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Birding In Bhutan, Land Of The Thunder Dragon

  • Sun 10th Mar, 2019

Birding in Bhutan, Land of the Thunder Dragon

Wildlife Trip Report Feb 25th – March 7th 2019 by Richard Baines

Yorkshire Coast Nature, Red Panda Travel and Bhutan Birding team up on a journey through Bhutan exploring one of the most magical countries in the world, where gross national happiness is the key to government targets. This is an exert from my day to day journal. Click Here to download the full report with many more photos.

Day One Birding in Bhutan (YCN/Red Panda tour)

There is no easy way to get to Bhutan, but by the end of day one in this unique country we knew the long journey was worth it. We flew emirates via Dubai to Kathmandu. A short stopover in Kathmandu on the way and on our return is not only a necessity it provides a wonderful opportunity to see experience this fabulous city.

Ibisbill © Richard BainesIbisbill © Richard Baines 

We landed in Paro at around lunch time after a short flight from Kathmandu. An incredible journey along the edge of the Himalayas. “make sure you sit on the left on your arrival and the right on your return” was our advice. We managed the right-hand side of the plane when we left Paro. Approximately half way through the flight we heard what must be one of the most iconic pilots’ announcements in the world; “If you look across to your right, we are now flying past Everest!” Not just Everest a fantastic view of the whole range, the top of the world.

After we land, we are quickly on our way to Thimpu and our hotel. We were keen to stretch our legs and binoculars! Luckily the road runs alongside Raid?k River where it didn’t take long to find our first Ibisbill, almost the first bird of the trip! Alongside the Ibisbill were Plumbeous Water Redstart, White-capped Water Redstart, Green Sandpiper, Common Sandpiper and in the trees above the river several Oriental Turtle Dove.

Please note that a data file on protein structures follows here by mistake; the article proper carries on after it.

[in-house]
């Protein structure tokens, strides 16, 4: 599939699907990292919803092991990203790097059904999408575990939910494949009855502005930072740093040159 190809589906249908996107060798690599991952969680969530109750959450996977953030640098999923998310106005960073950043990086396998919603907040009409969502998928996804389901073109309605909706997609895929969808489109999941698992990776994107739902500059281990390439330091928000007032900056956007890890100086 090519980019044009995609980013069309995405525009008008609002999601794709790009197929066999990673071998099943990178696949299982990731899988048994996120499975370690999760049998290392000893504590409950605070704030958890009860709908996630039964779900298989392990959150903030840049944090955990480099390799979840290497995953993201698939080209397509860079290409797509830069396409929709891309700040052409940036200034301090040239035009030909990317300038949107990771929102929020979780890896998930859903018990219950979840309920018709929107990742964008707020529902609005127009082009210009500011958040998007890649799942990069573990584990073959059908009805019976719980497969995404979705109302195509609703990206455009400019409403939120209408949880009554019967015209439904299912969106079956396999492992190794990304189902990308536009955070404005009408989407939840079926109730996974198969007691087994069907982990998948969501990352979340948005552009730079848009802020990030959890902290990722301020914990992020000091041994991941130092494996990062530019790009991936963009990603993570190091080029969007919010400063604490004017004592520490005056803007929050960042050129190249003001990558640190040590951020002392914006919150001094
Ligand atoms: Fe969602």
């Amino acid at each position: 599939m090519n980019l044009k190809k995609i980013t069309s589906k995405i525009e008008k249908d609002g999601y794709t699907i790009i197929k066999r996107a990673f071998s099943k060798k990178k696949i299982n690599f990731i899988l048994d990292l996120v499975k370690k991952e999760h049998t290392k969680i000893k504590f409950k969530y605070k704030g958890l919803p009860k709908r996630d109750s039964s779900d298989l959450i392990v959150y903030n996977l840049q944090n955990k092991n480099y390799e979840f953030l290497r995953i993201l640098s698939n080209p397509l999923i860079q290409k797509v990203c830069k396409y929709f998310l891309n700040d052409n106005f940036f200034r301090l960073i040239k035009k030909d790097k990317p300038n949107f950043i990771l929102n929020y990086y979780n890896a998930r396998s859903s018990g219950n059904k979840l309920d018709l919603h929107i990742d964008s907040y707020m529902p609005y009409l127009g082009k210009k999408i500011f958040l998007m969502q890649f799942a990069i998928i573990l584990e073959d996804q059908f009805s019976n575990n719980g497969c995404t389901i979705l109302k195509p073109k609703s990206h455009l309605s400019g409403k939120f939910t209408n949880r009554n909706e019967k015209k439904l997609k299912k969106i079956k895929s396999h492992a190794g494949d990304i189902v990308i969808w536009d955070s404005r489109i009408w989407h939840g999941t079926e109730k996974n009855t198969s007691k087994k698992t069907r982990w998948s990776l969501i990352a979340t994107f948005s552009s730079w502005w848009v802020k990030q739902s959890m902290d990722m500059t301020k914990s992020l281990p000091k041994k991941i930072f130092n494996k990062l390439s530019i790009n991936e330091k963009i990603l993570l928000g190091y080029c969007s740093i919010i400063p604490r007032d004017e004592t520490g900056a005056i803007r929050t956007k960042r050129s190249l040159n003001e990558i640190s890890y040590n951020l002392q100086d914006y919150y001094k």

Day Two Birding in Bhutan (YCN/Red Panda tour)

Rising early, we drove up to Dochula Pass for breakfast at a traditional restaurant in a stunning location at 3150m. Cold weather overnight had left a white sheet of crisp snow and ice draped across the trees and rocks. This was our first taste of the huge landscapes and massive forests of Bhutan, we were all blown away by the magnificent views.

A short drive below the pass are the Botanical Gardens a great place to start forest birding in Bhutan. These botanical gardens are unusual, no formal flower beds or glasshouses just the natural beauty of the forest with gentle access along quiet paths and small wetlands.

Blue-fronted Redstart © Richard BainesBlue-fronted Redstart © Richard Baines 

By the entrance gate a male Blue-fronted Redstart greeted us and became our first of many brightly coloured birds on the trip. Nearby three Red-headed Bullfinch gave great views. As we entered a Kalij Pheasant ran into the undergrowth and Rufous Sibias fed on nectar from newly emerging Rhododendron trees. Along the forest path we discovered a flock of Chestnut-crowned Laughingthrushes moving noisily through the undergrowth alongside Streak-breasted Scimitar Babblers. Further along the path a small group of Brown Parrotbill, and Rufous-vented Yuhinas moved through the trees and scrub. White-browed Bush Robin, Green-tailed Sunbird and Fire-tailed Sunbirds.